Creativity key to improved brain function: Study

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Creative outlets help to increase brain function, according to a new study.

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The Angus Reid study called Art and Brain, which was conducted for the Baycrest Foundation, concluded that positivity creativity helps with function on the brain, especially during a pandemic.

Creative outlets were shown to improve focus, manage stress and improve overall brain health.

The study also found people aged 18 to 34 suffered from pandemic lockdown isolation more than older people.

According to the study, 52% of people said their emotional health declined during the pandemic and 39% said they forgot things a lot more.

Seventy-two per cent felt a lack of community, 64% felt bored and 59% lacked mental stimulation.

These numbers are for all ages. When the study looked specifically at adults 34 and younger, the percentages were higher.

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“It is our continued mission to inspire Canadians to think about brain health at every age and take the necessary steps to sustain a healthy brain,” says Dr. Howard Chertkow, director, Kimel Family Centre for Brain Health and Wellness.,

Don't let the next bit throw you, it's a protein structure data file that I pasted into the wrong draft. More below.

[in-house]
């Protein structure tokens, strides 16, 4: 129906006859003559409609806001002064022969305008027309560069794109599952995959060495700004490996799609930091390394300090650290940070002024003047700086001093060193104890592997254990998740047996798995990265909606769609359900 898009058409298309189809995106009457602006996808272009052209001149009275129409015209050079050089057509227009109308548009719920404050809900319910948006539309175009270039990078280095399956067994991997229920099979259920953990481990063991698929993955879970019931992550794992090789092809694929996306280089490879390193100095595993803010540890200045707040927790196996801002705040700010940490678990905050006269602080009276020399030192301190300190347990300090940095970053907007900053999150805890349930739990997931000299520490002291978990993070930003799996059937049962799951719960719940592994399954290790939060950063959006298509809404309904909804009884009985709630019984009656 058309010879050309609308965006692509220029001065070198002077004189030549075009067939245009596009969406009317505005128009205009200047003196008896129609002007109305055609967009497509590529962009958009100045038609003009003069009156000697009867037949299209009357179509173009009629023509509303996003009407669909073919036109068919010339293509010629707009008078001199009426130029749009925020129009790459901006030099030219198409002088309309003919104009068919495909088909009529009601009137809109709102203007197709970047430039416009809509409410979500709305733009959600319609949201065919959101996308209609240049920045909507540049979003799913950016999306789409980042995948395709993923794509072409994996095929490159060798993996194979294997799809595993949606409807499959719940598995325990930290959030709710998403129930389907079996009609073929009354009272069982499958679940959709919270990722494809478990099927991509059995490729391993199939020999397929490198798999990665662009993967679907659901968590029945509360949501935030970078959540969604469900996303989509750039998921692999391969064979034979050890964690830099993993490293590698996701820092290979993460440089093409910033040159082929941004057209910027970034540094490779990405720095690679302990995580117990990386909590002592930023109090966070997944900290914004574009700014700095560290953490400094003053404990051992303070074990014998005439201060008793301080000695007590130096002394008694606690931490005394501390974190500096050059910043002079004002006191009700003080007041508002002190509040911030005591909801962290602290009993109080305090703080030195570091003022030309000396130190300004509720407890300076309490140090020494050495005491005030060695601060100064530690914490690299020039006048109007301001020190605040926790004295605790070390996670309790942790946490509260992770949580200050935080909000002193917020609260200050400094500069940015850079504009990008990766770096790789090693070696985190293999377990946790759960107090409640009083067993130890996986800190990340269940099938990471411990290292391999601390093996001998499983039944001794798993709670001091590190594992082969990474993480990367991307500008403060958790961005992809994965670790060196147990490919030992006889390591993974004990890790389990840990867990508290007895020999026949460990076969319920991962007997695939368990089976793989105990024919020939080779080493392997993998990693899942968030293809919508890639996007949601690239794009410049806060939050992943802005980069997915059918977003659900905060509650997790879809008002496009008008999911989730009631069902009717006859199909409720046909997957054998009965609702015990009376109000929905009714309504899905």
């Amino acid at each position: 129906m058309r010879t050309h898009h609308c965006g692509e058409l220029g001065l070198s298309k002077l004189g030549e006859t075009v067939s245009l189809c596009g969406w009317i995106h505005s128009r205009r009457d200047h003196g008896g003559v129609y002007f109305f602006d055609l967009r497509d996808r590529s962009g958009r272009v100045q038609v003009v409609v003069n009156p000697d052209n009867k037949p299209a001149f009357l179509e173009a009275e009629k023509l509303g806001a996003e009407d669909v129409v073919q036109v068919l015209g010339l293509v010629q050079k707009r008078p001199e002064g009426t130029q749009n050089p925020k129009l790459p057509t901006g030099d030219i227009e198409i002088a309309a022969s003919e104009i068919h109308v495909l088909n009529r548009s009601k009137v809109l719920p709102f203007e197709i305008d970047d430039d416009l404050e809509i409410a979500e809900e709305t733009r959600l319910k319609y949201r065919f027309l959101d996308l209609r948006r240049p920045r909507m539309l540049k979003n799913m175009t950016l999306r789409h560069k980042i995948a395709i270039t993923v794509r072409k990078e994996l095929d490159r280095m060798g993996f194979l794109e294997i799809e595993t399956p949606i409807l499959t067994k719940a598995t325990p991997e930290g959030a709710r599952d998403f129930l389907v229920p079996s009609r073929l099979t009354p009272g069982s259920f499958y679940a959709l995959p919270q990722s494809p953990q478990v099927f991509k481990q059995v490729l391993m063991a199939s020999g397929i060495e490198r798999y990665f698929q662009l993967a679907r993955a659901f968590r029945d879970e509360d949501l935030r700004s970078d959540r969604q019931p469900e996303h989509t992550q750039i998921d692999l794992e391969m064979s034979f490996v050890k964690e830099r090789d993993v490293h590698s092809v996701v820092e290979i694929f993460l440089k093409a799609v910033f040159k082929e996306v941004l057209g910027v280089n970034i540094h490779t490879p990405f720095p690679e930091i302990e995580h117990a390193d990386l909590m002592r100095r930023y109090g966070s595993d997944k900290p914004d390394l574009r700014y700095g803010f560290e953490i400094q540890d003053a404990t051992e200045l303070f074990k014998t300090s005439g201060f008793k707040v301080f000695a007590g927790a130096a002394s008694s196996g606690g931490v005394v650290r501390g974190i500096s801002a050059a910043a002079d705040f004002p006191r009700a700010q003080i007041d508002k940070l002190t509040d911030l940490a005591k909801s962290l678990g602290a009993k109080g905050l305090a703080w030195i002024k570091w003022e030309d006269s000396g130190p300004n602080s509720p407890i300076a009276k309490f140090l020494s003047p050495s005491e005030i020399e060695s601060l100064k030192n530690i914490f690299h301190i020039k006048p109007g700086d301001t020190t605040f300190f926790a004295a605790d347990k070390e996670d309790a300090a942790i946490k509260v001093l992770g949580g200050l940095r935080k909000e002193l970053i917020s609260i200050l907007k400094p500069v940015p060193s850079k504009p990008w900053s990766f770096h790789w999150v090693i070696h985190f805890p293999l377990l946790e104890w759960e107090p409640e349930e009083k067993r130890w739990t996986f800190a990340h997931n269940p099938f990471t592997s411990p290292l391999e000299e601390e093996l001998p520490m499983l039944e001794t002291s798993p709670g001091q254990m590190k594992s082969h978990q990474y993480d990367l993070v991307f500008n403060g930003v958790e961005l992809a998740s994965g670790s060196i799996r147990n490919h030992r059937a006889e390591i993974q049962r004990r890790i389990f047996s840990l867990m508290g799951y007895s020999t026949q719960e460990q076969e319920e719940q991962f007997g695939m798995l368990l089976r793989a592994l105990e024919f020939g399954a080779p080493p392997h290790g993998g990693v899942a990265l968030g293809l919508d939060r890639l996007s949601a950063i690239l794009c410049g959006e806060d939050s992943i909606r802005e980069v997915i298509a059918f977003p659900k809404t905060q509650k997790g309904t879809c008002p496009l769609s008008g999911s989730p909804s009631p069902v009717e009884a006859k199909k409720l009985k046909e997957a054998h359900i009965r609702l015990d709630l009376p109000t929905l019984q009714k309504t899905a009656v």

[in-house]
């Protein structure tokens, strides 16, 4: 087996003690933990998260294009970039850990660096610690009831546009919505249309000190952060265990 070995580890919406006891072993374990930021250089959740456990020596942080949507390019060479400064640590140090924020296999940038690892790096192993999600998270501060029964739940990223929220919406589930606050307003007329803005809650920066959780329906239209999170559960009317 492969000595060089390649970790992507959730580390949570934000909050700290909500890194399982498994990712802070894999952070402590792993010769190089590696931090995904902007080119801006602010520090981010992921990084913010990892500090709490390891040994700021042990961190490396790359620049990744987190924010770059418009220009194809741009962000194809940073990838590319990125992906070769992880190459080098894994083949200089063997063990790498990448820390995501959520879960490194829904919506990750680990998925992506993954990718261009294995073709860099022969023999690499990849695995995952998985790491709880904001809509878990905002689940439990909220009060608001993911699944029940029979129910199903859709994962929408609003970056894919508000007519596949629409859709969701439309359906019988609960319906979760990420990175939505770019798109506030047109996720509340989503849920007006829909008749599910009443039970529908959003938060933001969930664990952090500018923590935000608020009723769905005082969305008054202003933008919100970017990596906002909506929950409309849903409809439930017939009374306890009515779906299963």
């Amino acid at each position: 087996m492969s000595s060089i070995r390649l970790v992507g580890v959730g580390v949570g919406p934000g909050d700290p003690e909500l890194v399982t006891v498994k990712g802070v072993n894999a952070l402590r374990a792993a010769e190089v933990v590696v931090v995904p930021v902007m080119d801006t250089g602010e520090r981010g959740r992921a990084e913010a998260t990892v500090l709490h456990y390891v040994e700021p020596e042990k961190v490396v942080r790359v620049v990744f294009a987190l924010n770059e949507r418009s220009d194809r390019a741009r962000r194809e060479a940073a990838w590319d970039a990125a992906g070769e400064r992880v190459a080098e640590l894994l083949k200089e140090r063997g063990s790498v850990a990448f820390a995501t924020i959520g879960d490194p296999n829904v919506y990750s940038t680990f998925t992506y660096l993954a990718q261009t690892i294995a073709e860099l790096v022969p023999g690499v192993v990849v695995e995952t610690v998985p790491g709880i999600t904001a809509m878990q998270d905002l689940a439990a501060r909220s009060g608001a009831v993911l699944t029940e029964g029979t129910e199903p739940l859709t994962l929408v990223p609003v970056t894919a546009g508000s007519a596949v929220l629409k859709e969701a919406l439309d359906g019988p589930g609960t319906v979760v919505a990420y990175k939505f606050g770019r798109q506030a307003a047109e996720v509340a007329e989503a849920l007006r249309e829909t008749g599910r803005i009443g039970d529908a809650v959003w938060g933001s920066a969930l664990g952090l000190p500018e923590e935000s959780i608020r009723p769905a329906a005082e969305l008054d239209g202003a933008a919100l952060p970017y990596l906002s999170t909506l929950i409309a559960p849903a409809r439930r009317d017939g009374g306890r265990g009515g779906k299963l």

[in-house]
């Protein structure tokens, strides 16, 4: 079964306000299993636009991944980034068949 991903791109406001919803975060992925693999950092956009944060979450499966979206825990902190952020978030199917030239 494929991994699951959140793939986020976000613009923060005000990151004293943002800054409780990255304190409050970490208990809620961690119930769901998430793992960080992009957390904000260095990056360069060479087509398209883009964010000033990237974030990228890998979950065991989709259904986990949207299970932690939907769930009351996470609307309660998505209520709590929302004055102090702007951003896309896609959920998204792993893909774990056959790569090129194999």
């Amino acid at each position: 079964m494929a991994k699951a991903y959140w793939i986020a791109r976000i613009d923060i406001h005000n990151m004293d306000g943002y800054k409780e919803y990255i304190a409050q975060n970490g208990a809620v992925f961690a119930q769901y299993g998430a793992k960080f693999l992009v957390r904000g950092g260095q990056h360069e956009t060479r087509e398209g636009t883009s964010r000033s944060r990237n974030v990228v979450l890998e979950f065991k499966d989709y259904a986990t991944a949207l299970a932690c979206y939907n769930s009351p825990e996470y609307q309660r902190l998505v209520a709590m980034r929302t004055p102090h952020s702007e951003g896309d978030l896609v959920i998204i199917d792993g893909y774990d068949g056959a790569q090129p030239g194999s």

“Young people must be aware that dementia is not an inevitable consequence of aging. Engaging in artistic and creative outlets is a proven and instrumental way to lessen the risk of cognitive decline.”

The study also questioned attitudes on people’s willingness to support the quality of life of older people and more than half support creative outlets would encourage brain activities such as crossword puzzles.

“Overall, many findings give cause for optimism. Younger adults (18-34) were much more likely than older age groups to embrace artistic/creative outlets during the pandemic as a means to sharpen their focus, manage life’s stresses, improve quality of life and promote overall brain health,” said Josh Cooper, president of the Baycrest Foundation.

We apologize, but this video has failed to load.

“In order to change the future of brain health, Baycrest encourages all ages to get a head start on brain health. Despite popular belief, dementia is not a natural or inevitable consequence of aging and there are many ways to help reduce the risk of cognitive decline.”

Between June 30 to July 3, the  online survey was done with 1,510 Canadians who are members of the Angus Reid Forum.

The study has a margin of error of plus or minus 2.5 percentage points, 19 times out of 20.


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